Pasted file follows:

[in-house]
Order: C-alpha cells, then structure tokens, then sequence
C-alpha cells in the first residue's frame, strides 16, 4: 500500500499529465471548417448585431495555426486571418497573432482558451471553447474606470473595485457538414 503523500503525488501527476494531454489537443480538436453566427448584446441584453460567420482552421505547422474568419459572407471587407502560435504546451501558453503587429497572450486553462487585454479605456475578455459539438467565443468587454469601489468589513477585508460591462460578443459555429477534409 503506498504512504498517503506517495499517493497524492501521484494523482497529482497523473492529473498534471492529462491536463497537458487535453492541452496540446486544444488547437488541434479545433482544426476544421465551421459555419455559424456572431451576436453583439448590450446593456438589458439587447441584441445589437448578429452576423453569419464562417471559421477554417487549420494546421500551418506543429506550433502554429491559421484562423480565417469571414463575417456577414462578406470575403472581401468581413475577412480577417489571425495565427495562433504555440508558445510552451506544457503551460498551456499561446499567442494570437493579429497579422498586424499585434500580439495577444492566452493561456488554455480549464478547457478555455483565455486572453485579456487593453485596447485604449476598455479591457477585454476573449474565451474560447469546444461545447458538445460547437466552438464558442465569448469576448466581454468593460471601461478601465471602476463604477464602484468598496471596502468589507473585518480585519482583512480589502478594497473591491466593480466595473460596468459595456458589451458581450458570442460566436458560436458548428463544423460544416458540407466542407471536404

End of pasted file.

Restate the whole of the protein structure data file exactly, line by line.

[in-house]
Order: C-alpha cells, then structure tokens, then sequence
C-alpha cells in the first residue's frame, strides 16, 4: 500500500499529465471548417448585431495555426486571418497573432482558451471553447474606470473595485457538414 503523500503525488501527476494531454489537443480538436453566427448584446441584453460567420482552421505547422474568419459572407471587407502560435504546451501558453503587429497572450486553462487585454479605456475578455459539438467565443468587454469601489468589513477585508460591462460578443459555429477534409 503506498504512504498517503506517495499517493497524492501521484494523482497529482497523473492529473498534471492529462491536463497537458487535453492541452496540446486544444488547437488541434479545433482544426476544421465551421459555419455559424456572431451576436453583439448590450446593456438589458439587447441584441445589437448578429452576423453569419464562417471559421477554417487549420494546421500551418506543429506550433502554429491559421484562423480565417469571414463575417456577414462578406470575403472581401468581413475577412480577417489571425495565427495562433504555440508558445510552451506544457503551460498551456499561446499567442494570437493579429497579422498586424499585434500580439495577444492566452493561456488554455480549464478547457478555455483565455486572453485579456487593453485596447485604449476598455479591457477585454476573449474565451474560447469546444461545447458538445460547437466552438464558442465569448469576448466581454468593460471601461478601465471602476463604477464602484468598496471596502468589507473585518480585519482583512480589502478594497473591491466593480466595473460596468459595456458589451458581450458570442460566436458560436458548428463544423460544416458540407466542407471536404